Palmisano, S., Allison, R.S., & Howard, I.P. (2000). Effect of disparity noise on stereoscopic surface perception in humans and ideal observers. Proceedings of ICSCC on Intelligent Systems & Applications, 1(2), 1006-1012.

Palmisano, S., Allison, R.S., & Howard, I.P. (2001). Effects of horizontal and vertical disparity noise on stereoscopic corrugation detection. Vision Research, 41(24), 3131-3141.

Palmisano, S., Allision, R.S., & Howard, I.P. (2006). Effects of decorrelation on 3-D grating detection with static and dynamic random-dot stereograms. Vision Research, 46, 57-71.

(C) Object and Face Perception and Recognition:

One problem faced by our visual system is that it must be able to perceive/recognise 3-D objects from the patterns of light projected onto our 2-D retinas. Simone Favelle, Will Hayward, Darren Burke and I have employed change detection and visual search paradigms to isolate the configural and part information that is important in the perception and recognition of novel objects. Simone and I are currently using similar methodology to examine the tolerance of human face perception/recognition to noise (e.g. differences in facial orientation).

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Example References:

Favelle, S., Palmisano, S. Burke, D., & Hayward, W.G. (2006). The role of attention in processing configural and shape information in 3D novel objects. Visual Cognition, 13(5), 623-642.

(D) Perceiving the direction of Gravity:

Physically vertical objects do not always appear to be vertical! Conversely, physically tilted objects sometimes appear to be vertical! These illusions of the direction of gravity are referred to as reorientation illusions. Astronauts and cosmonauts can suffer severely from these illusions because in microgravity there is no input from the other gravity sense organs (the inner ear, somatosensory and proprioceptive systems).

Experiments at the Human Performance Lab at Centre for Vision Research ( Toronto, Canada) are examining whether these 'reorientation' illusions can occur on earth in normal gravity conditions (this is where I did my Post-Doc). Ian Howard's tumbling room apparatus can be used to rotate either the observer or the tumbling room about 1 or more of the 3-Dimensions. The observer typically has to point to where he/she thinks 'down is'. More often than not the observer is wrong (sometimes their errors are as great as 90 DEGREES).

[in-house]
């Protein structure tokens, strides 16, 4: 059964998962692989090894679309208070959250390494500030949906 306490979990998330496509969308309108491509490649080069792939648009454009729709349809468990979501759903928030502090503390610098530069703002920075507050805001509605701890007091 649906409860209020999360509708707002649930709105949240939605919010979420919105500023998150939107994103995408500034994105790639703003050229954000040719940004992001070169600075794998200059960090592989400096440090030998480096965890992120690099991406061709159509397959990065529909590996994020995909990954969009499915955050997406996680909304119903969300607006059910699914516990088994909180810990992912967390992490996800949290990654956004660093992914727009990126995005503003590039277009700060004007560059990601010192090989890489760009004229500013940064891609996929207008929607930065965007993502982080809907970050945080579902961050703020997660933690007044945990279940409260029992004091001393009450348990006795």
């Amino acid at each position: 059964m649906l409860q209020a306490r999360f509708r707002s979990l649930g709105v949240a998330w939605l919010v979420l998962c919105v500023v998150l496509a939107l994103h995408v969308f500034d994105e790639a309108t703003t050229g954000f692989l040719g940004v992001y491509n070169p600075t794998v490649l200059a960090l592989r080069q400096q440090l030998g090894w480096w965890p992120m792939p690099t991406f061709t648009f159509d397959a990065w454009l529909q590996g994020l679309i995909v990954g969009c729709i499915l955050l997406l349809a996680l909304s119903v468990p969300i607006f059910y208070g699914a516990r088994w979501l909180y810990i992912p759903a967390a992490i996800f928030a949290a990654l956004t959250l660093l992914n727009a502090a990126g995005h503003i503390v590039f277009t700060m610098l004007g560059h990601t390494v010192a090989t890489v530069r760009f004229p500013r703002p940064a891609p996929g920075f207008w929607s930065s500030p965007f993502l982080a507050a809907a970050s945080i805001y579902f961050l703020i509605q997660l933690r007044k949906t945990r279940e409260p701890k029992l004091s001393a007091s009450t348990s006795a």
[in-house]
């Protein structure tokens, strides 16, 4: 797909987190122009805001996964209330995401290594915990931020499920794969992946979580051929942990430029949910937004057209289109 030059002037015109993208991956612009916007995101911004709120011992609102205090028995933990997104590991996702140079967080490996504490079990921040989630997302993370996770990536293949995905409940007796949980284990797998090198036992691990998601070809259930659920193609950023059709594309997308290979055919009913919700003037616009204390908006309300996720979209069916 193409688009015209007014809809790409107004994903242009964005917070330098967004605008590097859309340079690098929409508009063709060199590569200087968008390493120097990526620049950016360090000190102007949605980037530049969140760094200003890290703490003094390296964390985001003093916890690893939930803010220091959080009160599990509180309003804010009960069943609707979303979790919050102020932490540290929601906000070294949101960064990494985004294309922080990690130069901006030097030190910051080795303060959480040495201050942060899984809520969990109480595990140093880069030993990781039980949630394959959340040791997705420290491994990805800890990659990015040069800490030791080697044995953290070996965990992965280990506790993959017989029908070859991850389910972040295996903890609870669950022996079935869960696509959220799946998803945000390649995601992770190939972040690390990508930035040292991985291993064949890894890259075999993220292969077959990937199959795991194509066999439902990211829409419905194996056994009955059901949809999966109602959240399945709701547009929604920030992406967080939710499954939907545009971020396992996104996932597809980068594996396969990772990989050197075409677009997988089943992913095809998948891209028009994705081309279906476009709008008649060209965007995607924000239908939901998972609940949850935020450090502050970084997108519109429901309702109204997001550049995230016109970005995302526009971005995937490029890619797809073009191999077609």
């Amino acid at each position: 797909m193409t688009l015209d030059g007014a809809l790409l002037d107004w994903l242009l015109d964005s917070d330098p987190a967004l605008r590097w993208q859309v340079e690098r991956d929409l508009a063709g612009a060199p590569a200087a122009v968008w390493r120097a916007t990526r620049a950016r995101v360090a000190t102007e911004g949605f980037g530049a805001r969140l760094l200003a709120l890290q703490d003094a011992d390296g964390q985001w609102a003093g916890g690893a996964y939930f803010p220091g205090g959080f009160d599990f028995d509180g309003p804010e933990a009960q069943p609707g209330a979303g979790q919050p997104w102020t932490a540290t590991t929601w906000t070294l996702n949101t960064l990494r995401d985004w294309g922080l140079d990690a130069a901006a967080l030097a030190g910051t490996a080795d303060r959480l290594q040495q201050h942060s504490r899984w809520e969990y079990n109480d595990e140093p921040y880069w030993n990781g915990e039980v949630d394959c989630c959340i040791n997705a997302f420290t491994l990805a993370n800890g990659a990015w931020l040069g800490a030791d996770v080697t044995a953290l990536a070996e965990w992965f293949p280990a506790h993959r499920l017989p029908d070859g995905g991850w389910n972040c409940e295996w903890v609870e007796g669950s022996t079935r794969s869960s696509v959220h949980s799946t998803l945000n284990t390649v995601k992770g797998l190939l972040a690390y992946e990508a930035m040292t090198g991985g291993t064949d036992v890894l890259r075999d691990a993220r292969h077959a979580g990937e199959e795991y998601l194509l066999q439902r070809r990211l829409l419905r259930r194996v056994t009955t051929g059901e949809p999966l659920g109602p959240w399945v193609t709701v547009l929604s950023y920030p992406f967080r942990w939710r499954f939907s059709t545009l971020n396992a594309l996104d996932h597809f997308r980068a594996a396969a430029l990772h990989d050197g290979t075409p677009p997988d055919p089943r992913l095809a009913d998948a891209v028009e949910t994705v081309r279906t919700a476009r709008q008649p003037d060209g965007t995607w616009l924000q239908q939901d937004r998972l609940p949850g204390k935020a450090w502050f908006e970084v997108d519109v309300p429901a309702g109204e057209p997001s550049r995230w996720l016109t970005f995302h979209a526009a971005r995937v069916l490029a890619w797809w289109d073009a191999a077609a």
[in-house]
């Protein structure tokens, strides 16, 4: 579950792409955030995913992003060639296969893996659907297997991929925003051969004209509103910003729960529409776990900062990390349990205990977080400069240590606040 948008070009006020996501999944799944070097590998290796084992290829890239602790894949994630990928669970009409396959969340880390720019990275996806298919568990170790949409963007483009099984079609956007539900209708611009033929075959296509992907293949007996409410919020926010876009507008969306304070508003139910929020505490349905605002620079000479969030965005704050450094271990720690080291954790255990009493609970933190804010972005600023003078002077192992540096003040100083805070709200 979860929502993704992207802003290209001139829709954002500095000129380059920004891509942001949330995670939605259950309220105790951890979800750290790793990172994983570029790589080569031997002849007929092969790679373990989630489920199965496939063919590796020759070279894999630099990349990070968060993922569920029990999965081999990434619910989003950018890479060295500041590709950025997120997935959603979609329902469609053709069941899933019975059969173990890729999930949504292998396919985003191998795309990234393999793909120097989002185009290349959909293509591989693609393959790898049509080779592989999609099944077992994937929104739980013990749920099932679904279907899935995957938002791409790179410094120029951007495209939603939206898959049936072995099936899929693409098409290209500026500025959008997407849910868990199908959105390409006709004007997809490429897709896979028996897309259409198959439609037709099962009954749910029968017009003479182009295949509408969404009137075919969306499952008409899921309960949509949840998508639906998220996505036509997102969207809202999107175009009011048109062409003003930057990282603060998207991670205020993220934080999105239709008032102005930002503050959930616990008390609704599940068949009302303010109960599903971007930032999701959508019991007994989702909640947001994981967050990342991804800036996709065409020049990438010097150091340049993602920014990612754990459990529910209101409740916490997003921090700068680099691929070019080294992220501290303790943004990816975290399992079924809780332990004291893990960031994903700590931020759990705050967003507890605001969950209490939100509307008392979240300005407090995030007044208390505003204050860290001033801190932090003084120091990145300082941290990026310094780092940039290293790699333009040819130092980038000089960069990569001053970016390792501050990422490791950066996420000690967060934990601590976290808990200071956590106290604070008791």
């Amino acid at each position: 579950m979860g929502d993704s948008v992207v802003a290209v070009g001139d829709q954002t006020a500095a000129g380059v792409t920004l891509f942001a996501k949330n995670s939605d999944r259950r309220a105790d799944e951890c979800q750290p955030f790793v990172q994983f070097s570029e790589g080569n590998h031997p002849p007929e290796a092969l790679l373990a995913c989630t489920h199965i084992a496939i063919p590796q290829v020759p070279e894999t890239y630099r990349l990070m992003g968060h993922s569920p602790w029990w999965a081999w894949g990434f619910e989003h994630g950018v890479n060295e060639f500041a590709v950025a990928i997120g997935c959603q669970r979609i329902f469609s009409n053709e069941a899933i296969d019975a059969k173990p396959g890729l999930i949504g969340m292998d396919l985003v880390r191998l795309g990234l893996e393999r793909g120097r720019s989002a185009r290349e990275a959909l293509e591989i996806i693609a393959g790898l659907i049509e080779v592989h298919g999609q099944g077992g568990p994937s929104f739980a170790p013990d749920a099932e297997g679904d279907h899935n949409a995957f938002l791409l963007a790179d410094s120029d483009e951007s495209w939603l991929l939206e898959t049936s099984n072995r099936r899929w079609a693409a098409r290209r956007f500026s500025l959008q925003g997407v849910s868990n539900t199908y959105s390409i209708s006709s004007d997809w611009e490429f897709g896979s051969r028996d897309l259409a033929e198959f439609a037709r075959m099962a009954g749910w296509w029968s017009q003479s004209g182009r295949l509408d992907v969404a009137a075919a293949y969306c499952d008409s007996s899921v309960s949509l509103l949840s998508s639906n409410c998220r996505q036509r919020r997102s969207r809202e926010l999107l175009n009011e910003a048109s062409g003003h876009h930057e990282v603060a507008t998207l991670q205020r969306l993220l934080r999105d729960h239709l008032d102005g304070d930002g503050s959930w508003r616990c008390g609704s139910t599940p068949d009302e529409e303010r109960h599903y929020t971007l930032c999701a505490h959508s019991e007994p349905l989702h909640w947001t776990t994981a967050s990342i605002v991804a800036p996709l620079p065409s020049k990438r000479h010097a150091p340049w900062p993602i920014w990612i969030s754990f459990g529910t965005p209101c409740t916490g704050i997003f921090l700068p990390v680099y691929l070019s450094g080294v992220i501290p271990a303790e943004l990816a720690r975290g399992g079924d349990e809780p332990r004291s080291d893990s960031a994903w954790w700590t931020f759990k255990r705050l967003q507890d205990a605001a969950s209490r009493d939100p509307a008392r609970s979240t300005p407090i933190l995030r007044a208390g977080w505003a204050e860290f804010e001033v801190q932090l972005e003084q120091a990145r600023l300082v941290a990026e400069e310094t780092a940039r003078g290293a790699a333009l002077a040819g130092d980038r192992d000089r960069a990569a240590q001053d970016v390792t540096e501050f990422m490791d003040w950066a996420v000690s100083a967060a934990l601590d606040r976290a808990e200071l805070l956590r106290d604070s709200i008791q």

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Example Reference:

Palmisano, S. A., Allison, R. & Howard, I. (2006). Illusory scene distortion occurs during perceived self-rotation in roll. Vision Research, 46 (23), 4048-4058.

Research Grants

Investigation of Visual Cues for Flare Timing and Control.
Palmisano, S., & Favelle, S. (2006).
Aviation Safety Research Grants Program (ATSB), 2006, $19,000.

Identification and examination of visual cues for aircraft glideslope control
Palmisano, S., & Allison, R.S.
Australian Research Council (ARC) Discovery Grant, 2007-2009, $135,000.

An Investigation of Long Range Stereopsis
Gillam, B.J, Palmisano, S., Allison, R.S
Australian Research Council (ARC) Discovery Grant, 2008-2010, $225,000.

Viewpoint changes during locomotion: Their role in self motion perception and motion
Palmisano, S.,  Allison, R.S.
Australian Research Council (ARC) Discovery Grant, 2010-2012, $200,000.

Visual perception of smooth and perturbed self-motion in microgravity
Allison, R.S , Palmisano, S.
Canadian Space Agency Grant, 2010-2012, $210,000.

The role of monocular regions in stereoscopic depth perception
Gillam, B.J., Palmisano, S.
ARC Discovery Grant, 2011-2013, $240,000.

Contact: Stephen Palmisano

Last reviewed: 13 November, 2014